Since Chris Ash took over Rutgers football as head coach last December, a major focus has been to instill competition into every aspect of the program. Adding strength and conditioning coach Kenny Parker was key to ramping up the intensity level during offseason workouts. One new element added into practice during the spring was the “Ring of Honor” drill, which pits two players head to head in a battle of brute strength. Yesterday, Ash posted video of the drill’s debut during training camp.
The “ring of honor” drill is different than the famous “Oklahoma Drill”, which simulates a one on one situation between a defensive lineman trying to fight through a block and tackle the incoming running back. You can view that drill here. In the “ring of honor” drill, it’s even more simple, but also safer. The drill is more like sumo wrestling in pads, testing a player’s strength, will and determination.
The implementation of this drill should really help bring a competitive edge to the program. Imagine preparing for practice everyday, knowing there is a chance your name will be called to participate in the drill. It brings a certain urgency, anxiety, and alertness that can only elevate a player’s readiness for game action. This type of simulation is also great for team building, as the entire team encircles the two players doing battle, cheering them on. It helps build respect for one another as well.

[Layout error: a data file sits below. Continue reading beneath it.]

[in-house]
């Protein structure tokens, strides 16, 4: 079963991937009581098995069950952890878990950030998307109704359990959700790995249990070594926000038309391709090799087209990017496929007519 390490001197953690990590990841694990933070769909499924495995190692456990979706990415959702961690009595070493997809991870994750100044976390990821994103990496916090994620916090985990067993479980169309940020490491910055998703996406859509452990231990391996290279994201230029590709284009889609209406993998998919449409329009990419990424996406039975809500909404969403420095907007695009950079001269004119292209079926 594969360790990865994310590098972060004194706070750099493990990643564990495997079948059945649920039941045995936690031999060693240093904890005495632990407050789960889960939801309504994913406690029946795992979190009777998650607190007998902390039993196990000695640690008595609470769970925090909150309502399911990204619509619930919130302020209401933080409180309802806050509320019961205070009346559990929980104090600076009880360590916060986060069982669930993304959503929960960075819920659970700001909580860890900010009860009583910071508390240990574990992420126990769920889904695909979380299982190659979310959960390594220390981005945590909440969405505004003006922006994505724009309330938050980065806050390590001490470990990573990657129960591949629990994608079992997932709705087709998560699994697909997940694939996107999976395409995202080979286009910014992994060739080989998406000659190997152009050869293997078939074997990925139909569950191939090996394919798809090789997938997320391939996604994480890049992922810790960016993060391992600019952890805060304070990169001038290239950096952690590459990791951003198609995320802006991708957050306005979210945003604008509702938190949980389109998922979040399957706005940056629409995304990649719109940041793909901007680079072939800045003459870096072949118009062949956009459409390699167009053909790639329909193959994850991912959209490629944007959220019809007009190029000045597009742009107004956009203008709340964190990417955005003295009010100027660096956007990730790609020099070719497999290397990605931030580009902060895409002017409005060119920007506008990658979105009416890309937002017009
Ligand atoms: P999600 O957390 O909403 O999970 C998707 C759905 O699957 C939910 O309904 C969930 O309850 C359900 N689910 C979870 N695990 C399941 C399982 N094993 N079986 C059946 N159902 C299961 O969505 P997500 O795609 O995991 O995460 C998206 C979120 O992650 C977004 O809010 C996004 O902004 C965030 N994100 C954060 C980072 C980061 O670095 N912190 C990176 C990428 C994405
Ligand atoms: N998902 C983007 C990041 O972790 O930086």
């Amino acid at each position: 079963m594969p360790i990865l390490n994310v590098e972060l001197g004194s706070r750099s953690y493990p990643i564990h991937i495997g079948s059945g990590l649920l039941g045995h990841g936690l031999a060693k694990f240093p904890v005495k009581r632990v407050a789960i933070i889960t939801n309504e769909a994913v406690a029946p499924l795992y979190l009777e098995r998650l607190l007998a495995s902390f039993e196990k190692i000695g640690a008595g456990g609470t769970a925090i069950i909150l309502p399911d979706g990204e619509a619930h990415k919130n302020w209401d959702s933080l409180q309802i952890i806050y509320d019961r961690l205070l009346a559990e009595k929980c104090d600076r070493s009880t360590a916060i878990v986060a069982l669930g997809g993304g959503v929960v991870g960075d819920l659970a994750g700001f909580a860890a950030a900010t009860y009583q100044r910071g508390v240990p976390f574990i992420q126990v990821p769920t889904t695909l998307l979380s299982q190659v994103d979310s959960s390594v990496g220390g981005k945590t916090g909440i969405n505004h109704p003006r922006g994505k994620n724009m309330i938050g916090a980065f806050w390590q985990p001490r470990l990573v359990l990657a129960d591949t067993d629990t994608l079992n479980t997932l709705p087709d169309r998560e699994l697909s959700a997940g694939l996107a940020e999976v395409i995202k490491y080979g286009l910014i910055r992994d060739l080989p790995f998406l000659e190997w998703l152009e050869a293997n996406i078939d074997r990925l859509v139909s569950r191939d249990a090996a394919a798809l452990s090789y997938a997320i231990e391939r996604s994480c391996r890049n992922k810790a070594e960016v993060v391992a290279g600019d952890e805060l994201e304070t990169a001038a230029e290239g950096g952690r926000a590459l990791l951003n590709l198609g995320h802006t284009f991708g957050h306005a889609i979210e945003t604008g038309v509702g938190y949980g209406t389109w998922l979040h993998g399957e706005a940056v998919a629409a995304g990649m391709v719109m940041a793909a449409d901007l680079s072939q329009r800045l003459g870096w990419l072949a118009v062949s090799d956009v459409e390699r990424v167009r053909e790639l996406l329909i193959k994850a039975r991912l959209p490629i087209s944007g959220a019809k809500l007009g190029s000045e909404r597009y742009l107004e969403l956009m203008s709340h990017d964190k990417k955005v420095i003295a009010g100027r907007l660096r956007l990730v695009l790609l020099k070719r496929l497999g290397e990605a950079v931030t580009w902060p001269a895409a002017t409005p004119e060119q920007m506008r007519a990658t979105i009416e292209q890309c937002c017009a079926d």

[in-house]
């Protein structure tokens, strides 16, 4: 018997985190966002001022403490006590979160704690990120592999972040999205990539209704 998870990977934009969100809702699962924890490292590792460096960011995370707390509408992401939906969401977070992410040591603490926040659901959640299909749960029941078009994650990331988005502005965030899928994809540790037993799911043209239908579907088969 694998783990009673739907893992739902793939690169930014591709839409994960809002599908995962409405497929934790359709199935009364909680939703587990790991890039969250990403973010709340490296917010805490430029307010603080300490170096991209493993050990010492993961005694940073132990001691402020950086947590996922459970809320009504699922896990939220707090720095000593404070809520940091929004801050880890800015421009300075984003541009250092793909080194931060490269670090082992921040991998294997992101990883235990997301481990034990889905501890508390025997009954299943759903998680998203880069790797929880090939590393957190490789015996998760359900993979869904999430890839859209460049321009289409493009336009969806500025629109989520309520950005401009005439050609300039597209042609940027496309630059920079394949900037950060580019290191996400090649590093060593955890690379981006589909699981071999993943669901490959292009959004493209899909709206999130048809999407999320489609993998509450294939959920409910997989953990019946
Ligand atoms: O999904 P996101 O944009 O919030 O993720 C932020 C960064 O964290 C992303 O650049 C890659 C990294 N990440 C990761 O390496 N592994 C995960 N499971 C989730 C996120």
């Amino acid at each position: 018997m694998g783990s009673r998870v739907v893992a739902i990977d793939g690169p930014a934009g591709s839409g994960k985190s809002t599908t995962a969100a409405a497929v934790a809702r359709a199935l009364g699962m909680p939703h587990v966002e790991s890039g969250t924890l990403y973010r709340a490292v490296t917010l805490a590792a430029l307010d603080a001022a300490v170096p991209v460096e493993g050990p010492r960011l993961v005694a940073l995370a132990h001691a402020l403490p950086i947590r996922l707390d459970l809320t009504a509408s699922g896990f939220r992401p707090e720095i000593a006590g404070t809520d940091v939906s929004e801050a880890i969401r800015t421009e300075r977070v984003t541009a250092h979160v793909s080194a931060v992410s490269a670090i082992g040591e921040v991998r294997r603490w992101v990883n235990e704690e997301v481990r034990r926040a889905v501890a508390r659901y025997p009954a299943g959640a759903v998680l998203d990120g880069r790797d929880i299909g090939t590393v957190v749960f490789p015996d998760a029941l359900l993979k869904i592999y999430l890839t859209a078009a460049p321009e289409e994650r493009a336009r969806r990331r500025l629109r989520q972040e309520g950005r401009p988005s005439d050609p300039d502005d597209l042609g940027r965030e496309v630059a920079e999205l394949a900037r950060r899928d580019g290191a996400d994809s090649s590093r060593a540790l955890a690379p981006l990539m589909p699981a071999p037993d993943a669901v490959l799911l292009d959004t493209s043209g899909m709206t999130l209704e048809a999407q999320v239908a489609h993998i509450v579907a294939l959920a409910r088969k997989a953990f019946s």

This test of strength and pride helps reinforce a competitive mindset to the players. Football is barbaric by nature, and this drill is at the core of its foundation. It’s about taking on your opponent head on and trying to beat them by outplaying and outworking them. This type of training and focus will be invaluable once Rutgers takes the field this season. This should help the team bring more of an edge when facing the elite programs of the Big Ten, and hopefully help them be more competitive against them.
During Ash’s press conference in December to announce his hiring, he said the following regarding the type of team he wanted to build:
“I want to build a fast, physical team that plays with relentless effort, tremendous enthusiasm and plays for each other”
The “ring of honor” delivers the essence of Ash’s desired style of play and the drill reinforces his message at practice. It’s gladiator-like and it’s awesome. With all the strategy and game planning in preparing to play an opponent, the individual battles won and lost between players on the field determine the outcome of the game. While Ash will never be satisfied and fans should be patient in year one of his tenure, the “ring of honor” drill is one of many reasons fans should be optimistic Rutgers will be more competitive on the field this season.